Physicians and other businesses have until May 15 each year to file their state franchise tax returns or seek a filing extension without having to pay a 5-percent penalty.
Texas Medical Association worked first with the Texas Legislature and then with the Comptroller of Public Accounts in 2007 and 2008 to ensure, physicians could exclude from their taxable revenue payments (including patients' deductibles and copays) from Medicare, Medicaid, TRICARE, the Children's Health Insurance Program, and workers' compensation plans. Physicians also can claim some allowance for uncompensated care, even when patients have made small partial payments. Expenses attributable to uncompensated care cannot be deducted if the cost of that care is excluded from revenue.
The Texas Legislature created the new franchise tax in 2006 as part of Gov. Rick Perry's school finance reform plan.
The tax impacts all corporations, limited liability partnerships, professional associations, some general partnerships, and other business entities. The tax is calculated based on a business' gross receipts minus the cost of goods sold or the cost of compensation and benefits paid to owners and employees. Businesses with taxable gross receipts less than $300,000 pay no tax, and those grossing less than $1 million will get discounts off the standard tax rates, which are 0.5 or 1 percent, depending on the type of business. Sole proprietorships and general partnerships in which all partners are individuals rather than business entities are exempt from the margins tax, meaning physicians in solo practice who are not organized as a professional association will not be affected. Also exempt are physicians who practice in federally qualified nonprofit organizations.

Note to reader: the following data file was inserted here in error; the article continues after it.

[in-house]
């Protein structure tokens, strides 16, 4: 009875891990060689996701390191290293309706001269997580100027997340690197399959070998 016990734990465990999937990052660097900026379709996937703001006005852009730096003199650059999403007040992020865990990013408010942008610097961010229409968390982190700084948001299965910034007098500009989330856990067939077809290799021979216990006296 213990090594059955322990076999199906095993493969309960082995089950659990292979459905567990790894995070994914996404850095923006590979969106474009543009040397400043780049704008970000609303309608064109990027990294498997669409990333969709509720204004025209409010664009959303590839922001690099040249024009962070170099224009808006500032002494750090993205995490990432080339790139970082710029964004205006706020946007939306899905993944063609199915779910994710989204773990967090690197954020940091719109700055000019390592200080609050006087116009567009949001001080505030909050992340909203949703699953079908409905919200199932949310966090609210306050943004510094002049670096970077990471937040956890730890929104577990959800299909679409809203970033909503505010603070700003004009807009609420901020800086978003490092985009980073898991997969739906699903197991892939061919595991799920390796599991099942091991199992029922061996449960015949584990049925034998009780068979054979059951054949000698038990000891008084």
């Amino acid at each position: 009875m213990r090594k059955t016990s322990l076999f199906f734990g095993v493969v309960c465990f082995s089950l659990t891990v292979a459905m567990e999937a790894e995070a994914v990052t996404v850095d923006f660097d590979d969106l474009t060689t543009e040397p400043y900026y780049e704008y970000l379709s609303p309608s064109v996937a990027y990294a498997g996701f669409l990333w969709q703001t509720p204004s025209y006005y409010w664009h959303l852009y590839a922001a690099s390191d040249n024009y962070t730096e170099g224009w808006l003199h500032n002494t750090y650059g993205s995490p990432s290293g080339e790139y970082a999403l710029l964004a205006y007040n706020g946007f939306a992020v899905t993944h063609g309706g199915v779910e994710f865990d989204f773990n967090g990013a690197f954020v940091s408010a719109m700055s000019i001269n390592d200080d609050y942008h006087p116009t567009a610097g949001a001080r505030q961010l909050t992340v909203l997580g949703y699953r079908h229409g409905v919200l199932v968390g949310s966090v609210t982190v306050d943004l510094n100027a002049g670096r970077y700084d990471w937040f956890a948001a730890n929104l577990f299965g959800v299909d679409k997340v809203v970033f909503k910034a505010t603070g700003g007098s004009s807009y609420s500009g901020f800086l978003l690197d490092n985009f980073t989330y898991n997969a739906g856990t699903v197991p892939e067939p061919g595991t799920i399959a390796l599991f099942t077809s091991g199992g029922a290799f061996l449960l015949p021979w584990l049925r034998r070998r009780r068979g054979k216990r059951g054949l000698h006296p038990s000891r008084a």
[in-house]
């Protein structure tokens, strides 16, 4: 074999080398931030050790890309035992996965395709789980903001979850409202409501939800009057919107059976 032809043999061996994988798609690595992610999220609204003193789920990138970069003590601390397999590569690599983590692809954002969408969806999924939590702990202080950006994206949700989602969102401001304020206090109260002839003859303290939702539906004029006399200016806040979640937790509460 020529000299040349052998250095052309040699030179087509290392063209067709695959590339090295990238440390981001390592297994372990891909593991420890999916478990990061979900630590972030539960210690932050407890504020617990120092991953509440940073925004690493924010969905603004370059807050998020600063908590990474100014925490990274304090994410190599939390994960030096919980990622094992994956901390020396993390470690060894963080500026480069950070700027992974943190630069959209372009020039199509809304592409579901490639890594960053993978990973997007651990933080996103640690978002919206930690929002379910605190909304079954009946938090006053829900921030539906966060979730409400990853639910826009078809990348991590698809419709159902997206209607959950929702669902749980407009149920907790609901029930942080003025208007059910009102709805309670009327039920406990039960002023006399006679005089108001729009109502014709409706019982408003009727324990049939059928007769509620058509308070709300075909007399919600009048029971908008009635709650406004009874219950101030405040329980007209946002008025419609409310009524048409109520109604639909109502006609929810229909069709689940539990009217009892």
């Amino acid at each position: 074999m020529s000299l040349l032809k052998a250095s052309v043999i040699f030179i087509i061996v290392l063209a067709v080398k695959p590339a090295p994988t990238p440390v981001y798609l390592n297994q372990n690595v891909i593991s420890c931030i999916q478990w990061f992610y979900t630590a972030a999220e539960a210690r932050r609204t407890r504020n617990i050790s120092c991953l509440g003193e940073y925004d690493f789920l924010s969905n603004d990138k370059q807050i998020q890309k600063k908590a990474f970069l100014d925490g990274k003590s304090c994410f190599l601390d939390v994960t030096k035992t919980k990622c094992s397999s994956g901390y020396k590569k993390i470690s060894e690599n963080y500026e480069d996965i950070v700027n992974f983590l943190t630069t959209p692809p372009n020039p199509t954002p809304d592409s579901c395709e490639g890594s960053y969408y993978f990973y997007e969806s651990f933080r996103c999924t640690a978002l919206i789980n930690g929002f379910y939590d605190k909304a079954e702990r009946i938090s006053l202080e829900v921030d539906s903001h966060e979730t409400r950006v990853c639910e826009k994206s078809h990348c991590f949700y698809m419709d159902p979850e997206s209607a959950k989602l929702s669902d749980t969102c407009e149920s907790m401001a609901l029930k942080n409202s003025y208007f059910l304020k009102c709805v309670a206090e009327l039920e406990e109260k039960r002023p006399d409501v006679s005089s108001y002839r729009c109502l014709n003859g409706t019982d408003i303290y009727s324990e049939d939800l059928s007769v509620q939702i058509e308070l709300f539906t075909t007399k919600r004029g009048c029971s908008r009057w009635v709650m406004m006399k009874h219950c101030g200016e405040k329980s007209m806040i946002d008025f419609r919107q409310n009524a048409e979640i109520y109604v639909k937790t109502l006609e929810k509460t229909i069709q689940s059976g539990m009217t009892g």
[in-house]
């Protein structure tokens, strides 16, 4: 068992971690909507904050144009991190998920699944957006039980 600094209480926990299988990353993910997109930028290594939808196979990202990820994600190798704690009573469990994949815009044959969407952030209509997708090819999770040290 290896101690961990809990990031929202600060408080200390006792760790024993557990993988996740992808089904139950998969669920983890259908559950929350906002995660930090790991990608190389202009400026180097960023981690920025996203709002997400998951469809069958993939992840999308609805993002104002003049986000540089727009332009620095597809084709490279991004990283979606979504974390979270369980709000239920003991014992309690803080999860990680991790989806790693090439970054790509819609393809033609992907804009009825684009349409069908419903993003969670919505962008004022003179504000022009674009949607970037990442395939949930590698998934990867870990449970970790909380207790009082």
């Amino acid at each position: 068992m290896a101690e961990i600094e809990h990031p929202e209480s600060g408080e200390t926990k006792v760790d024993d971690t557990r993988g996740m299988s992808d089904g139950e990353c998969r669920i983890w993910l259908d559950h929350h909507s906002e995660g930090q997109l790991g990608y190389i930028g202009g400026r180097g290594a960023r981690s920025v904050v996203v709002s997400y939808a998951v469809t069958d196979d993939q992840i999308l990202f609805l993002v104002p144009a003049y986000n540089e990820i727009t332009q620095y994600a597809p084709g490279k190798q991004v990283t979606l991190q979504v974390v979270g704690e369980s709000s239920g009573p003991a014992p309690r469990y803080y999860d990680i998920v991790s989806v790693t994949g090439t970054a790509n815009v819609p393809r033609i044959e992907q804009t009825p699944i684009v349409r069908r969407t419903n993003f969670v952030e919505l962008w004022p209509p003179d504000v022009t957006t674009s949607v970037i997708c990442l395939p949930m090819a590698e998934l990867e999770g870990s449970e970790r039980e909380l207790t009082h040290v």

Thanks to TMA lobbying, health care providers have special treatment and can exclude revenues they receive for covered services they provide to beneficiaries in Medicare, Medicaid, TRICARE, the Children's Health Insurance Program, workers' compensation plans, and in accordance with the Indigent Health Care and Treatment Act. Another exclusion is available for the actual costs of uncompensated care, calculated by multiplying the total uncompensated care charges by the ratio of total cost to total charges for the practice. According to the Comptroller's rules, physicians can exclude all of these revenues, including related copays, coinsurance, and deductibles and program payments from private plans, but health care facilities can exclude only 50 percent.
Deductible compensation expenses include wages, salaries, and benefits with some limitations, but do not include contract labor payments.
Action , June 2, 2008
Revised Feb. 12, 2018